post #11 of 26

I need to know something: are flowers made with isomalt edible?
Do you mix isomalt with sugar?

SugarCreations Posted 22 Oct 2005 , 1:11pm
post #12 of 26

No. Isomalt is sugar. Pure sugar. And yes flowers made with it are edible but it does not digest to well if you know what I mean. Won't hurt you or anything though. Isomalt is a sugar alcohol, a polyon. It is made from maltose hence the name. It looks and taste exactly like sucrose (table sugar). Hope that answered your question.

ThePastryDiva Posted 22 Oct 2005 , 1:57pm
post #13 of 26

ISOMALT is granulated sugar that has been chemically altered. The enzimes have been rearranged.

It is also used in diabetic candies.

The forms it comes in are..
coarse, fine and liquid.

"ACTS" like sugar and can replace sugar when cooking because it doesn't caramelize and unlike sugar it won't dissolve until it starts to cook.

I hope my bit of input helped!!--lol

makica Posted 23 Oct 2005 , 12:06am
post #14 of 26

Thank you!

Nilu Posted 23 Oct 2005 , 7:51am
post #15 of 26

hats of to all guys,for creating a forum specially for sugarwork ,I am really crazy about it.i just want to know in which shop is isomalt available, and what is the exact temperature at which it should be cooked is it 335 340 or 345F for pulled sugar.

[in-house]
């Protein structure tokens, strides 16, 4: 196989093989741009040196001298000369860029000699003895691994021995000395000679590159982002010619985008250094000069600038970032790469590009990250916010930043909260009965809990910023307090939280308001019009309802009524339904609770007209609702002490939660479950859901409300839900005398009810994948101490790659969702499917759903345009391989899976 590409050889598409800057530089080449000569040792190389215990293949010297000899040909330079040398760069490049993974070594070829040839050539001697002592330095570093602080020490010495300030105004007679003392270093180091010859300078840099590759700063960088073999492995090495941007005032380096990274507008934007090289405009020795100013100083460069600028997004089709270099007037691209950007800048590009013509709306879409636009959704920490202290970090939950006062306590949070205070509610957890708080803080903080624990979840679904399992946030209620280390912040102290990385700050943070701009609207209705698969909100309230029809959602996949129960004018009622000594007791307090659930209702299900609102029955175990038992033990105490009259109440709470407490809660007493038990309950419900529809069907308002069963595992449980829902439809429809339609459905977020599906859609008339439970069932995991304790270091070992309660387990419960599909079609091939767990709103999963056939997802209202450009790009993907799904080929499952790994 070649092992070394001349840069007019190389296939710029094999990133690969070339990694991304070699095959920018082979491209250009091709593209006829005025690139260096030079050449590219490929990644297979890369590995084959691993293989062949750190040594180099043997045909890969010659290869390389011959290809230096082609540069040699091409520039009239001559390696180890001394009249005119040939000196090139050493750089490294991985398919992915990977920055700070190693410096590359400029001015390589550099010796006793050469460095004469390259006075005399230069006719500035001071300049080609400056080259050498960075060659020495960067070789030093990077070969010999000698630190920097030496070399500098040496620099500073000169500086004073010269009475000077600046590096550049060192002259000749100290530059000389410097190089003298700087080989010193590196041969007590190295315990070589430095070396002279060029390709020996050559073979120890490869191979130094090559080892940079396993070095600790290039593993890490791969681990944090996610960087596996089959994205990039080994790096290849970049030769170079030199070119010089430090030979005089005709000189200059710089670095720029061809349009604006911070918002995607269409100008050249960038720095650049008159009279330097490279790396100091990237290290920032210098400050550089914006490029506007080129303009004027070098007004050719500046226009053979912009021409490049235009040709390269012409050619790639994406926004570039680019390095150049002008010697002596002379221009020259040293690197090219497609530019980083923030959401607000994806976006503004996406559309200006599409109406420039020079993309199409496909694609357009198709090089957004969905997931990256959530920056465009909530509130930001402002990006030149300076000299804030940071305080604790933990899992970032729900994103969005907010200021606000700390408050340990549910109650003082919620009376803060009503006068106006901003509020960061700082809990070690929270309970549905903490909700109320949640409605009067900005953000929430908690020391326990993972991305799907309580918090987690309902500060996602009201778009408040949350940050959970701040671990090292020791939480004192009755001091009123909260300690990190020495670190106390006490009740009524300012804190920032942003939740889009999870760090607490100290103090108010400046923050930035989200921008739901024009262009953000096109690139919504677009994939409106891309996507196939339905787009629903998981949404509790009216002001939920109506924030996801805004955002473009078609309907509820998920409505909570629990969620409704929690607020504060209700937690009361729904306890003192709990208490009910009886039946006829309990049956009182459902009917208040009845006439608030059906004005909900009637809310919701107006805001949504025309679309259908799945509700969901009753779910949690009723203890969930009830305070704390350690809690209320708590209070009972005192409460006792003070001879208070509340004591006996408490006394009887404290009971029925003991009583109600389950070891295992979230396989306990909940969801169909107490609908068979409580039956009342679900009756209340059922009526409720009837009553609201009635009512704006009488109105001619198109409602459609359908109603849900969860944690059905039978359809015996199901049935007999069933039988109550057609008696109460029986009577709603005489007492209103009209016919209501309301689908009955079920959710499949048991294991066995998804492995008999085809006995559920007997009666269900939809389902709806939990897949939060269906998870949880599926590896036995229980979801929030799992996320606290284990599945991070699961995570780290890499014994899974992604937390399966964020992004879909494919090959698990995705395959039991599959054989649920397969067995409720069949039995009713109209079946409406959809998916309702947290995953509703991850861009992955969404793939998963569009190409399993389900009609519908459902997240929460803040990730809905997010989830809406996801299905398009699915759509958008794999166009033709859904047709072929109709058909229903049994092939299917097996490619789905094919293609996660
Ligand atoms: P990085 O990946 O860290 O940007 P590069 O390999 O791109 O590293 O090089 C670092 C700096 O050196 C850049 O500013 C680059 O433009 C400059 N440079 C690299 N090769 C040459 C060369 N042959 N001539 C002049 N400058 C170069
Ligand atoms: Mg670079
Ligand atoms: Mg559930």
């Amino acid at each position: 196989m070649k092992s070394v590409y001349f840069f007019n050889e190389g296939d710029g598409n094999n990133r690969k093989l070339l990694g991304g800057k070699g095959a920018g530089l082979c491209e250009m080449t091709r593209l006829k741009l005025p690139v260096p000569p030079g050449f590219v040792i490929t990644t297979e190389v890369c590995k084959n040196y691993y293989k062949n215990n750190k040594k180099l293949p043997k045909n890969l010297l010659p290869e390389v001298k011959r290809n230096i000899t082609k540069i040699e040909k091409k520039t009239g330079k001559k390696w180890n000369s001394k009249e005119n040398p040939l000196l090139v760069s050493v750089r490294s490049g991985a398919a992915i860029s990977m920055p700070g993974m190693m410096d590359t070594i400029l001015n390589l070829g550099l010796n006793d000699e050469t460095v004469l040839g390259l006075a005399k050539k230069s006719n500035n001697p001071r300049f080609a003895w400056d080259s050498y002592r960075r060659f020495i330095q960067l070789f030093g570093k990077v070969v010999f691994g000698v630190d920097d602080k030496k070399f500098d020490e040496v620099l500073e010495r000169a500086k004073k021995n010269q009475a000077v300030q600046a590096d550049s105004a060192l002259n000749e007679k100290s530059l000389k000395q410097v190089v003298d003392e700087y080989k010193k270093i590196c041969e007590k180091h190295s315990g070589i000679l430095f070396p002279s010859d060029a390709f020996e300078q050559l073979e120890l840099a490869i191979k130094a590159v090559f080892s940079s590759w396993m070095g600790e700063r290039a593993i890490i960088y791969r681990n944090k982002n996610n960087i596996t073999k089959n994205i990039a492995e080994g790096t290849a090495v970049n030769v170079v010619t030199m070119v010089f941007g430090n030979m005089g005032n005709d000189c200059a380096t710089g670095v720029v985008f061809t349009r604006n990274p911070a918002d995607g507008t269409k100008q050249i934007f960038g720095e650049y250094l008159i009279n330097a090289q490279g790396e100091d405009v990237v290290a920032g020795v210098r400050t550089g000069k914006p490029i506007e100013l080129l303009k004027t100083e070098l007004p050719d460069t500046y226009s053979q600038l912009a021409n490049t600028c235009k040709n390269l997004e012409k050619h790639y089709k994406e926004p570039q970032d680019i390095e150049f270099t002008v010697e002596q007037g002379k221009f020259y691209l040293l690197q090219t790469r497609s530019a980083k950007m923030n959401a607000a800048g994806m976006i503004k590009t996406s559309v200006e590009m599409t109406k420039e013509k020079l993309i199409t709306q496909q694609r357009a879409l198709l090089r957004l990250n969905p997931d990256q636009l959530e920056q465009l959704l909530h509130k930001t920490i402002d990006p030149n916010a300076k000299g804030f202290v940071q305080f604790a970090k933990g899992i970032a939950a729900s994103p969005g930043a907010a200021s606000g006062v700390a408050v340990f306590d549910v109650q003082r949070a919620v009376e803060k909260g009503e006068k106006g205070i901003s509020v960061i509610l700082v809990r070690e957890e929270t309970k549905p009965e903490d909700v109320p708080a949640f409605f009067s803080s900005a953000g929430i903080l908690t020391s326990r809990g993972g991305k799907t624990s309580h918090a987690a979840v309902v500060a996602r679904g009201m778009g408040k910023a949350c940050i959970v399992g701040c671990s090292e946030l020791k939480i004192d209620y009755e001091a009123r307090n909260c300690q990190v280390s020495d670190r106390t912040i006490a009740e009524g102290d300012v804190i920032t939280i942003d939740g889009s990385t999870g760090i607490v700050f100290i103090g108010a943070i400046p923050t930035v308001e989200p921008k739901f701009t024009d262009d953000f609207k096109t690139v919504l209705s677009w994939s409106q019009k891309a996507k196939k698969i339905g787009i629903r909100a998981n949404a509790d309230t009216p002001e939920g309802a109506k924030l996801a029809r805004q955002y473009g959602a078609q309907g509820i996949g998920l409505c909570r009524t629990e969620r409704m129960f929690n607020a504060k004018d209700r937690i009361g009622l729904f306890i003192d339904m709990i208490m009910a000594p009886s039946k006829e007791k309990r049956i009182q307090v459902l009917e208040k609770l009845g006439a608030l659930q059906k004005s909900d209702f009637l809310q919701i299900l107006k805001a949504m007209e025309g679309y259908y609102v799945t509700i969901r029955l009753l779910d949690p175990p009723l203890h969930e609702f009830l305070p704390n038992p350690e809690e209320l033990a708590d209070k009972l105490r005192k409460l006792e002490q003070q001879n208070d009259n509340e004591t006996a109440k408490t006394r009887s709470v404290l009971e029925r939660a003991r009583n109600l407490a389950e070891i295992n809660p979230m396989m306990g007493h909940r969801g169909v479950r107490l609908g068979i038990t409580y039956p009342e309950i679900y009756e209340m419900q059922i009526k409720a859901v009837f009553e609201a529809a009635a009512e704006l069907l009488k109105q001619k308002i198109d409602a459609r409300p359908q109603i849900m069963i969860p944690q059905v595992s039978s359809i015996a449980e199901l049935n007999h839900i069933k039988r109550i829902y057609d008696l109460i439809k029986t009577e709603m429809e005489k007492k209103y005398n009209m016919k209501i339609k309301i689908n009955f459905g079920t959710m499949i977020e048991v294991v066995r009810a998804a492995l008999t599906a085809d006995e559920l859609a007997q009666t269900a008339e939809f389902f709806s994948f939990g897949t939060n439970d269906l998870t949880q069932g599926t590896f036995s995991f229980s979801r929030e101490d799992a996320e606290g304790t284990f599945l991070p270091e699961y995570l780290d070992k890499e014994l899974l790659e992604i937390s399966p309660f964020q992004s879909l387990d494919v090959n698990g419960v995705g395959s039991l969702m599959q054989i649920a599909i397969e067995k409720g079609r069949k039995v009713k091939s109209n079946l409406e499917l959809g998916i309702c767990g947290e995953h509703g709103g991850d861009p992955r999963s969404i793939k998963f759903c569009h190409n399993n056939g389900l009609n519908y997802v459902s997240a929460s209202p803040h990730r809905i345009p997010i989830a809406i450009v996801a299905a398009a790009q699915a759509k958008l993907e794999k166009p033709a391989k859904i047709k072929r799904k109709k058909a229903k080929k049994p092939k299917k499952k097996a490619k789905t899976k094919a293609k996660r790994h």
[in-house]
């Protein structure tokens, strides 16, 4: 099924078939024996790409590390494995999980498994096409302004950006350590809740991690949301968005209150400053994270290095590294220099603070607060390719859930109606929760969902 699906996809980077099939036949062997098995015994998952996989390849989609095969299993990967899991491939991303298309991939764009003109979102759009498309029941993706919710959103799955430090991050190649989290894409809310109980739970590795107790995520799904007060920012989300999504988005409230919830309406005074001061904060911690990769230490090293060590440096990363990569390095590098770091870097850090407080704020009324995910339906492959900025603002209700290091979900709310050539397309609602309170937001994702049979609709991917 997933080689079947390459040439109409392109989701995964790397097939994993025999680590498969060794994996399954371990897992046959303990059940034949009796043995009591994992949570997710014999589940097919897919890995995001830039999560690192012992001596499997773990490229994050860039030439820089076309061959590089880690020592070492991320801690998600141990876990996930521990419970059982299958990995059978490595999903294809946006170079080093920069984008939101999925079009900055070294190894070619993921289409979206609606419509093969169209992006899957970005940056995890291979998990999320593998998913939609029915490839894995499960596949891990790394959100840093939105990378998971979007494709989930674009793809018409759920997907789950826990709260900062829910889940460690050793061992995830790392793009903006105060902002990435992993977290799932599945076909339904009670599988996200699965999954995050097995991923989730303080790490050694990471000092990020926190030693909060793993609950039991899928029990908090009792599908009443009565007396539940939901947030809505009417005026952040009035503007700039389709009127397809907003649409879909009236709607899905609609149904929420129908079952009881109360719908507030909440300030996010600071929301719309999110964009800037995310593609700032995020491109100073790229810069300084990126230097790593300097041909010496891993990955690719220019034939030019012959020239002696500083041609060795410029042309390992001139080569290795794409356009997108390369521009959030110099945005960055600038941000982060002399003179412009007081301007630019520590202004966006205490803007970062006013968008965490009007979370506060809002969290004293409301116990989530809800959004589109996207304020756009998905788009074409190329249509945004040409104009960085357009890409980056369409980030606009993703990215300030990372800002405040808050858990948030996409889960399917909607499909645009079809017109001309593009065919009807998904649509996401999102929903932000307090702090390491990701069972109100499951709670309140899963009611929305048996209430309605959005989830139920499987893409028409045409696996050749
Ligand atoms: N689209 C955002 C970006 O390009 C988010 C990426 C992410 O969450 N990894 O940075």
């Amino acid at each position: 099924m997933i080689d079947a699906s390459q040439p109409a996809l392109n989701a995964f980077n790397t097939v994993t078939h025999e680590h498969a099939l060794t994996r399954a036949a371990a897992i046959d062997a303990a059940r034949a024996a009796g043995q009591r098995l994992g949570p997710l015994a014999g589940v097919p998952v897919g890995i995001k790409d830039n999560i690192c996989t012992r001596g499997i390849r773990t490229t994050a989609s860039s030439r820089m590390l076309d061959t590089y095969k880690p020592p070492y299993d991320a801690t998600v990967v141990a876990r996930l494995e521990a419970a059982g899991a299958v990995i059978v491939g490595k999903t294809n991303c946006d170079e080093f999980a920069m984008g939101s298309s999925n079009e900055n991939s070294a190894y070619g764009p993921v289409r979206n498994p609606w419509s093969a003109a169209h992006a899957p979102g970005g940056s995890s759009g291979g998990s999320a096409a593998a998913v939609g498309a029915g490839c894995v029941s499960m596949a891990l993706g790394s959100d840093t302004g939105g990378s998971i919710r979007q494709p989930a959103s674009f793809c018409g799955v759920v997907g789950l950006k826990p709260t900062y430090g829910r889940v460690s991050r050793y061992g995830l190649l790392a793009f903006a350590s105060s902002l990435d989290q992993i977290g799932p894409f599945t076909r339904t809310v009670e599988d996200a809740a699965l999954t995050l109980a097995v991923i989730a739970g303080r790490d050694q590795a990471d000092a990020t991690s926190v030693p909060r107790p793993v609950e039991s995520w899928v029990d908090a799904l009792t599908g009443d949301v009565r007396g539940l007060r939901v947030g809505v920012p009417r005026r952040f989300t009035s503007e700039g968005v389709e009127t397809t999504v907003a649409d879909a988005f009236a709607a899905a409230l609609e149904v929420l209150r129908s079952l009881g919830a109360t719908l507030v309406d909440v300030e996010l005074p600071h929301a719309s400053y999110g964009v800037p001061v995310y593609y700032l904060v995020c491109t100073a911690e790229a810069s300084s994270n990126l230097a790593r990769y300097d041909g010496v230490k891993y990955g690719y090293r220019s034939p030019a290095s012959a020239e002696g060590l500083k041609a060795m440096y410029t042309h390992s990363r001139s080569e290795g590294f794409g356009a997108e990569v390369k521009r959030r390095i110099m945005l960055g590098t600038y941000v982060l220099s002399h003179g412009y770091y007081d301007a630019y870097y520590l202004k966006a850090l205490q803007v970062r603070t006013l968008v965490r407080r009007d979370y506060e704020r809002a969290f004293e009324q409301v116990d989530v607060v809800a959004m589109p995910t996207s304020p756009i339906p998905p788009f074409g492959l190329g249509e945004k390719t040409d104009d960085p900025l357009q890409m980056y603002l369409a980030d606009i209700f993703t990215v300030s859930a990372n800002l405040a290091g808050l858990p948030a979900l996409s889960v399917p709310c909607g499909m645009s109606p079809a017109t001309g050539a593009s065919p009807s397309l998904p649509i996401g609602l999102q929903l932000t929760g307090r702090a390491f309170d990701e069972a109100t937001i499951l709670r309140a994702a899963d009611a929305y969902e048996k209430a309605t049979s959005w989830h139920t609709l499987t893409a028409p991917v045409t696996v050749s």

I really love you cake central,thanks.bye

SugarCreations Posted 23 Oct 2005 , 9:59am
post #16 of 26

Personally I would not buy it. I had rather deal with the hygroscopic issues of granulated sugar. But if you just have to have it go to they have a site there that sells it. But I must warn you it is expensive.

copperppot Posted 23 Oct 2005 , 10:37am
post #17 of 26

I would leave it up to the individual preference I guess. If you are going to pull it 335F is about right. That temp should also work for your blown pieces has well. But I have to agree with SugarCreations here. For the average everyday individual practicing the art Isomalt is not really a costs effective purchase. Feasible yes, you should learn how to work with both. But then agian there are chefs that will not use it at all they say it is harder to pull that using granulated sugar and that they had rather deal with the hygroscopic issues of granulated sugar. I am not agianst using Isomalt no way. But has SugarCreations said if you can afford the stuff and want to use it then by all means do.